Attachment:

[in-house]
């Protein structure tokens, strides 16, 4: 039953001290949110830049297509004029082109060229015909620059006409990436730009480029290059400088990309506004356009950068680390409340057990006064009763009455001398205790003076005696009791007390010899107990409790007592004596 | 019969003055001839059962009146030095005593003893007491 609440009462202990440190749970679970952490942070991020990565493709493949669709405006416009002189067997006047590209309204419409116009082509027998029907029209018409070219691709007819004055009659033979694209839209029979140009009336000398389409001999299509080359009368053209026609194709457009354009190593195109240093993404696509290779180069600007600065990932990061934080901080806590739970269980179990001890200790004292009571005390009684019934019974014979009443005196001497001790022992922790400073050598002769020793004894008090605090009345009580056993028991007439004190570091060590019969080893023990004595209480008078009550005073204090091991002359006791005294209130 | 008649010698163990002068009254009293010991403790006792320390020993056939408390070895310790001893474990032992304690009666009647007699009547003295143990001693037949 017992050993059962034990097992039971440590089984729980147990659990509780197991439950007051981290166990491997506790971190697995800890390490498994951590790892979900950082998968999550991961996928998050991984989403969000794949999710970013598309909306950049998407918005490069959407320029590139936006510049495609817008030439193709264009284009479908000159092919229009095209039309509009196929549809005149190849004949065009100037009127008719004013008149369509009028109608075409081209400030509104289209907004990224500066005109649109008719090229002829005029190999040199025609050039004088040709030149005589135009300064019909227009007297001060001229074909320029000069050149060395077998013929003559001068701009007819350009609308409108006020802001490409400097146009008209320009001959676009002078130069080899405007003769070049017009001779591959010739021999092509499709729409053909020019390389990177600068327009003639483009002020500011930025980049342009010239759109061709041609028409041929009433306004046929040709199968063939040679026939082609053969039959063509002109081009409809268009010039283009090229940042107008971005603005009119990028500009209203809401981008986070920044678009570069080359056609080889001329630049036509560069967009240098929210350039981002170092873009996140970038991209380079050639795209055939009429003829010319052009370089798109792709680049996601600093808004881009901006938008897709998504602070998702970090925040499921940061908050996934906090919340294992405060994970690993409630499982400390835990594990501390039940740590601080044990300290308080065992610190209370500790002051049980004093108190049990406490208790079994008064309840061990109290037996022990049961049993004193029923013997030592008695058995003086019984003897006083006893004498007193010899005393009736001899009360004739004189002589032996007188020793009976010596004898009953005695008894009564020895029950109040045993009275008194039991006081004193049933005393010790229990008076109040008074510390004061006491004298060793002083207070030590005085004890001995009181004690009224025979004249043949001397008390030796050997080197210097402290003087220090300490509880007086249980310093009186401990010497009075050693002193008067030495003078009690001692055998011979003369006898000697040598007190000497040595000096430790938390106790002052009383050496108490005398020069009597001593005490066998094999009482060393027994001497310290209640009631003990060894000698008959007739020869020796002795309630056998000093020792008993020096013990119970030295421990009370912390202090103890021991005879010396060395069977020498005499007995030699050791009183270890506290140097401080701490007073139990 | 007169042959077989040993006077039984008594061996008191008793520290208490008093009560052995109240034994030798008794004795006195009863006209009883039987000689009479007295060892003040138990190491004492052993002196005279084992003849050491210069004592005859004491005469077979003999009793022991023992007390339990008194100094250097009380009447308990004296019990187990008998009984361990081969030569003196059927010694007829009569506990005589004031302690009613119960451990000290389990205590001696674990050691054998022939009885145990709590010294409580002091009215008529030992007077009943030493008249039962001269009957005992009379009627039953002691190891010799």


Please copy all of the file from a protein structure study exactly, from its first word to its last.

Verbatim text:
[in-house]
């Protein structure tokens, strides 16, 4: 039953001290949110830049297509004029082109060229015909620059006409990436730009480029290059400088990309506004356009950068680390409340057990006064009763009455001398205790003076005696009791007390010899107990409790007592004596 | 019969003055001839059962009146030095005593003893007491 609440009462202990440190749970679970952490942070991020990565493709493949669709405006416009002189067997006047590209309204419409116009082509027998029907029209018409070219691709007819004055009659033979694209839209029979140009009336000398389409001999299509080359009368053209026609194709457009354009190593195109240093993404696509290779180069600007600065990932990061934080901080806590739970269980179990001890200790004292009571005390009684019934019974014979009443005196001497001790022992922790400073050598002769020793004894008090605090009345009580056993028991007439004190570091060590019969080893023990004595209480008078009550005073204090091991002359006791005294209130 | 008649010698163990002068009254009293010991403790006792320390020993056939408390070895310790001893474990032992304690009666009647007699009547003295143990001693037949 017992050993059962034990097992039971440590089984729980147990659990509780197991439950007051981290166990491997506790971190697995800890390490498994951590790892979900950082998968999550991961996928998050991984989403969000794949999710970013598309909306950049998407918005490069959407320029590139936006510049495609817008030439193709264009284009479908000159092919229009095209039309509009196929549809005149190849004949065009100037009127008719004013008149369509009028109608075409081209400030509104289209907004990224500066005109649109008719090229002829005029190999040199025609050039004088040709030149005589135009300064019909227009007297001060001229074909320029000069050149060395077998013929003559001068701009007819350009609308409108006020802001490409400097146009008209320009001959676009002078130069080899405007003769070049017009001779591959010739021999092509499709729409053909020019390389990177600068327009003639483009002020500011930025980049342009010239759109061709041609028409041929009433306004046929040709199968063939040679026939082609053969039959063509002109081009409809268009010039283009090229940042107008971005603005009119990028500009209203809401981008986070920044678009570069080359056609080889001329630049036509560069967009240098929210350039981002170092873009996140970038991209380079050639795209055939009429003829010319052009370089798109792709680049996601600093808004881009901006938008897709998504602070998702970090925040499921940061908050996934906090919340294992405060994970690993409630499982400390835990594990501390039940740590601080044990300290308080065992610190209370500790002051049980004093108190049990406490208790079994008064309840061990109290037996022990049961049993004193029923013997030592008695058995003086019984003897006083006893004498007193010899005393009736001899009360004739004189002589032996007188020793009976010596004898009953005695008894009564020895029950109040045993009275008194039991006081004193049933005393010790229990008076109040008074510390004061006491004298060793002083207070030590005085004890001995009181004690009224025979004249043949001397008390030796050997080197210097402290003087220090300490509880007086249980310093009186401990010497009075050693002193008067030495003078009690001692055998011979003369006898000697040598007190000497040595000096430790938390106790002052009383050496108490005398020069009597001593005490066998094999009482060393027994001497310290209640009631003990060894000698008959007739020869020796002795309630056998000093020792008993020096013990119970030295421990009370912390202090103890021991005879010396060395069977020498005499007995030699050791009183270890506290140097401080701490007073139990 | 007169042959077989040993006077039984008594061996008191008793520290208490008093009560052995109240034994030798008794004795006195009863006209009883039987000689009479007295060892003040138990190491004492052993002196005279084992003849050491210069004592005859004491005469077979003999009793022991023992007390339990008194100094250097009380009447308990004296019990187990008998009984361990081969030569003196059927010694007829009569506990005589004031302690009613119960451990000290389990205590001696674990050691054998022939009885145990709590010294409580002091009215008529030992007077009943030493008249039962001269009957005992009379009627039953002691190891010799």